46 Children’s Legal Rights Journal [Vol. 37: 1 2017]
requirements of ICWA were satisfied.260 But the Court of Appeals disagreed.261 It found
insufficient evidence in the record “that active efforts were made to provide C.W. with remedial
services and rehabilitative programs to prevent the breakup of the Indian family.”262 The fact
that C.W. was not an Indian was irrelevant, the court found, because “the plain language of
ICWA states that its provisions apply to the termination of parental rights to an Indian child
without regard to a parent’s status.”263 In short, despite plentiful reason for concluding that C.W.
was an unfit parent, despite the fact that he chose to absent himself from his child’s life, despite
the best judgment of both the Indian mother and her tribe, and despite the fact that ICWA was
operating in this case to interfere with the Indian parent’s choices, contrary to the wishes of the
tribe, and in service to the desires of the non-Indian birth parent, the court barred the termination
(and consequent adoption) because the parties had not made “timely and diligent efforts” to
“engag[e] [C.W.] . . . in reasonably available and culturally appropriate preventive, remedial, or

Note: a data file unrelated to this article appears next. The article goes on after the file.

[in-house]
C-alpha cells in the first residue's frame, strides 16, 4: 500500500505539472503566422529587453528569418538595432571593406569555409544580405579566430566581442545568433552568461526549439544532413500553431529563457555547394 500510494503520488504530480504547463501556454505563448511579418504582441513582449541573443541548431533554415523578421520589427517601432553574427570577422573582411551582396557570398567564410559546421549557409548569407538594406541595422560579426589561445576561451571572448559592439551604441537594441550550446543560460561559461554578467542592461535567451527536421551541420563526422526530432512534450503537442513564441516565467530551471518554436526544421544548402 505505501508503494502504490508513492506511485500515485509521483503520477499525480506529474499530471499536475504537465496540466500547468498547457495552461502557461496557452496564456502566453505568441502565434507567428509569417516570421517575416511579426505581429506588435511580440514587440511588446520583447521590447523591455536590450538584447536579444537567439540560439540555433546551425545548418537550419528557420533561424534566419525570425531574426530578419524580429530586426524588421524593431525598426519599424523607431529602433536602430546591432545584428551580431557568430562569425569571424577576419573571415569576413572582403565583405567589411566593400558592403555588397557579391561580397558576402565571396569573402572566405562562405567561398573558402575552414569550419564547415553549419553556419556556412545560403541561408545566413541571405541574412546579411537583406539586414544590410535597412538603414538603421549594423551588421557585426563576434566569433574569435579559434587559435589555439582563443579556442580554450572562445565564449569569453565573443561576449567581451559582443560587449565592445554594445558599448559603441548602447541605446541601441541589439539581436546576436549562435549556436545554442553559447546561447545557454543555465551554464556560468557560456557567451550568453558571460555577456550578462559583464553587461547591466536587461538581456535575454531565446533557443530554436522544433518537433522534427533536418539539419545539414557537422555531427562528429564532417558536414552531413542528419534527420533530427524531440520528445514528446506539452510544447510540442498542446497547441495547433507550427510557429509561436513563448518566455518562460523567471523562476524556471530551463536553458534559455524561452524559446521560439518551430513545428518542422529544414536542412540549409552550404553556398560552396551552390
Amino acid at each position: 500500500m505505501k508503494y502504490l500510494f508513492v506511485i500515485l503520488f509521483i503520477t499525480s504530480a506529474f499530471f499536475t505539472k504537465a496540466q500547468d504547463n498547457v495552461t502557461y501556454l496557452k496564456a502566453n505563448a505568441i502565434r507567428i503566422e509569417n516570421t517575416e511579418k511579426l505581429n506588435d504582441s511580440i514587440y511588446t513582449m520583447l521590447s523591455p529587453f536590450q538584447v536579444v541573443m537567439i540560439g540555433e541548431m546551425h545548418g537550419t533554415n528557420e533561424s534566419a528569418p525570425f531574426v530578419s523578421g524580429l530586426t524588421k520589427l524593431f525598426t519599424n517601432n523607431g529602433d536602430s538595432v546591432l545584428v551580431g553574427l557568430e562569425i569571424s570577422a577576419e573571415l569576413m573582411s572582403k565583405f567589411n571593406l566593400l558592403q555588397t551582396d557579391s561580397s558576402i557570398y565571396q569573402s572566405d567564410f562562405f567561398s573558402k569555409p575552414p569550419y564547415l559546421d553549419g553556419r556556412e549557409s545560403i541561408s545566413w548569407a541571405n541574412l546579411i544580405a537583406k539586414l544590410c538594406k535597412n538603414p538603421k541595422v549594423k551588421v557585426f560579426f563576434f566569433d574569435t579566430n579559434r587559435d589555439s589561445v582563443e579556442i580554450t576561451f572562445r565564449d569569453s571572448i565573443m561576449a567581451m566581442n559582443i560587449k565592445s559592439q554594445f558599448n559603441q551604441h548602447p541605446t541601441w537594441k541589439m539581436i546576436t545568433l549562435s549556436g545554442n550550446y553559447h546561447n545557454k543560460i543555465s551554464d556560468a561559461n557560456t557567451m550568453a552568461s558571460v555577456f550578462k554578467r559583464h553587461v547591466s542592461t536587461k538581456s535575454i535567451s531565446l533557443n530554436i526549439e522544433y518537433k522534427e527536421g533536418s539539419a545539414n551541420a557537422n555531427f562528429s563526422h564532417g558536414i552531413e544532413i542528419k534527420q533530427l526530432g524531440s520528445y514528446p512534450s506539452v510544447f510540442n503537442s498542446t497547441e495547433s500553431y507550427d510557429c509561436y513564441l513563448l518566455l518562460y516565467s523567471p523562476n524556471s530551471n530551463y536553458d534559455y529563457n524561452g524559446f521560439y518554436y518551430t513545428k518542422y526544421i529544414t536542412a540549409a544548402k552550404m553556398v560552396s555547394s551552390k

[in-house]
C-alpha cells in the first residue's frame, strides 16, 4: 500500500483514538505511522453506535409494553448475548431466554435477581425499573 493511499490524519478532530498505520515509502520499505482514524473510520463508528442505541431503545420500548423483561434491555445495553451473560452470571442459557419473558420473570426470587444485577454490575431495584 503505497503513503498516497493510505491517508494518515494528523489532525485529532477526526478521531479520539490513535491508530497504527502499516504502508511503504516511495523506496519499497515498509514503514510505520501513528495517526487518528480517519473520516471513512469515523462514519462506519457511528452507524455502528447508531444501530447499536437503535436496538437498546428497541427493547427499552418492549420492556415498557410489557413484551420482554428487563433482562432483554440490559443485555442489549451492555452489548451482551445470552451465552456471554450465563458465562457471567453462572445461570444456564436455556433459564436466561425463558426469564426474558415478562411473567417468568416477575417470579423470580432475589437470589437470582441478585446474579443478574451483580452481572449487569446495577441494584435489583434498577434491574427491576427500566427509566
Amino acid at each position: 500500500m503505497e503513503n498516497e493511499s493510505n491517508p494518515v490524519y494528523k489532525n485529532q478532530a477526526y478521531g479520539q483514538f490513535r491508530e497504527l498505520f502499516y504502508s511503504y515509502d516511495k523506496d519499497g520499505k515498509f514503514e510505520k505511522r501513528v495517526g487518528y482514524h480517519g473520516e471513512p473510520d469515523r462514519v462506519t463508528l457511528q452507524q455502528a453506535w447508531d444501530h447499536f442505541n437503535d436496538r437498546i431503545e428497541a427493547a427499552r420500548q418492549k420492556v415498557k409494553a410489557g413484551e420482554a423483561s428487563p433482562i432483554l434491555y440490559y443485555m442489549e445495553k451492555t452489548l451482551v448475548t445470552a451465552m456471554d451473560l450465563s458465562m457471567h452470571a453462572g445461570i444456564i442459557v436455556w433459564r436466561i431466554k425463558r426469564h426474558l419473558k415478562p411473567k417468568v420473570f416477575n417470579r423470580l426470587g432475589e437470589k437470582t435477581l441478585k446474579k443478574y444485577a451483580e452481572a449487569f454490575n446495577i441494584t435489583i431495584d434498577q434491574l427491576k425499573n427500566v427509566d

The Washington Supreme Court affirmed. “[W]hether the parent whose rights are being
terminated is non-Indian is immaterial,” it found.265 Consequently the “active efforts” provision
of ICWA—which requires the state to prove that “active efforts have been made to . . . to prevent
the breakup of the Indian family”266—meant the state must provide remedial services to a non-
260 In re Adoption of T.A. W., 188 Wash. App. at 806.
261 Id. at 799.
262 Id. at 806–07.
263 Id. at 808–09.
264 WASH. REV. CODE § 13. 38.040. In Adoptive Couple v. Baby Girl, the South Carolina Supreme Court observed
that the “active efforts” provision “requires that remedial services be offered to . . . attempt to stimulate Father’s
desire to be a parent.” 398 S.C. 625, 647 (2012). The United States Supreme Court, in reversing this decision,
observed that “if prospective adoptive parents were required to engage in the bizarre undertaking of ‘stimulat[ing]’ a
biological father’s ‘desire to be a parent,’ it would surely dissuade some of them from seeking to adopt Indian
children.” Adoptive Couple v. Baby Girl, 133 S. Ct. 2552, 2563–64 (2013).
265 2016 WL 6330589, at 8 (Wash. Oct. 27, 2016)